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Zooming, live-streaming boosts weary houses of worship

By Kathy Daley
Posted 1/28/22

Last summer and into the fall, things were looking a bit brighter for places of worship. “We were on an uptick right through October,” said Rev. Edward Bader of St. Peter's Catholic …

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Zooming, live-streaming boosts weary houses of worship


Last summer and into the fall, things were looking a bit brighter for places of worship.
“We were on an uptick right through October,” said Rev. Edward Bader of St. Peter's Catholic Church in Liberty. “We were going in the right direction.

“Then,” he said, “Omicron came, and then the bad weather. Now attendance is down again.”
U.S. statistics reveal that crowds attending worship services are down 30 percent or more since the pandemic began in 2020, with smaller churches particularly hard hit. That translates into financial struggles for churches, synagogues and mosques as donations teeter.

“Don't forget your churches,” urged Rev. Diana S. Scheide of Callicoon in a phone interview. “We're still feeding people. We're still offering counseling.”

Vicar of the Delaware Catskill Episcopal Ministry, Scheide and vicar Jean-Pierre Seguin together serve four churches: St. James Episcopal Church in Callicoon, St. Andrew in South Fallsburg, St. John in Monticello and Grace Church in Port Jervis. All offer food pantries for the wider community. The latest effort to feed the hungry is a food pantry partnership with SUNY Sullivan.

As for church services in person, it's been on and off during COVID's nearly two-year stint, said Scheide.

“But we began zooming our services at one point out of necessity,” she explained. “Now people are also joining us from out of state. Some are snowbirds, others are friends of friends.”

One local 100-year-old churchgoer dons her Sunday best as she happily participates in the service with other church members, all on Zoom.

“She comes to church every Sunday,” said Scheide.

Soon, Scheide will take up in-person visiting again – congregants who need her – but she will be giving herself a COVID test beforehand to make sure she's safe to be around.

So much is different: “Church is a social place,” said Scheide. “We haven't been able to have our (fund-raising) dinners, for example. And stress is clear in everyone you talk to. People have lost family members and couldn't even have funerals.”

Father Bader, who is the Dean of Catholic churches in Sullivan County, live-streams his in-person Sunday 10 a.m. Mass at the church on Liberty's Main Street. At the same time, while real people sit in the church pews.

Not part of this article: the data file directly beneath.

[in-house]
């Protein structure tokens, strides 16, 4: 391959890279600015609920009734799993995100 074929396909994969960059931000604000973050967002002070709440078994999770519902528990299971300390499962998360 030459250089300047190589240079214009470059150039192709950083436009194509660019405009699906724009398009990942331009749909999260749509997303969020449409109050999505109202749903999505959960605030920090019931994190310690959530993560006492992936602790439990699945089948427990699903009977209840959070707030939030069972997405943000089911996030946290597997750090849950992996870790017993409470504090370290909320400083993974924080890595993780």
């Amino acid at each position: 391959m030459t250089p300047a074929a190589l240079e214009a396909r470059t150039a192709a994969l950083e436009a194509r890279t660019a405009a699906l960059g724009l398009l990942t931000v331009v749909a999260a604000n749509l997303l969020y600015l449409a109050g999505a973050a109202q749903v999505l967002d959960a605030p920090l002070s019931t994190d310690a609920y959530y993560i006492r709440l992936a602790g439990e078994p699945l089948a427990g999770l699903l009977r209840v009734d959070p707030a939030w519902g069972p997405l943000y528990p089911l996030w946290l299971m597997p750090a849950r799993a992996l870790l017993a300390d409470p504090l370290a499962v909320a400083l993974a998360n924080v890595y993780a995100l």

One side of the church is set up for parishioners who are concerned about social distancing and feel more safe with an “every-other pew” set up.

A lay person gives out communion at those pews. The other side of the church is for people who are less worried. They go up to the altar to receive communion. Masks are mandatory for all.
Still, numbers of in-person worshippers have noticeably declined since the fall.

“If they don't come back, we're still here for weddings and funerals,” said Bader.

But the priest is delighted that some 180 to 200 Sunday worshippers experience the Mass live-streamed into their homes. And during the week, another 500 people or so tune into the Sunday Mass that took place a few days before.

“I think live-streaming is great,” Bader said.

When COVID forced the closing of churches in March 2020, he began by live-streaming morning and evening prayer, that is, the monastic-initiated group of psalms, canticles and readings for each day.

“People loved it,” Bader said. “I'll pick it up again for Lent.”

Synagogues have gone virtual too. Judy Siegel, president of Agudas Achim Synagogue in Livingston Manor, said that COVID's link with Zooming has actually allowed the shul to “open” January, February and March when it typically would close for the winter.

Monthly Shabbat services and high holy days are zoomed with Rabbi Fred Pomerantz and cantors Ira and Julia Levin leading.

Now, Zoomers from Florida, California, Illinois, Texas and elsewhere are involved with the Manor synagogue community all year long. And new homeowners moving into Sullivan County since COVID began have found Agudas Achim as well.

“We're hoping to reach more people locally,” said Siegel, who lives in Liberty. “We plan to open live in April, with the services also being live-streamed through Zoom.”

“The pandemic,” Siegel said, “has shown us how important the connection is between religion and community - the importance of that soul that connects us all.”


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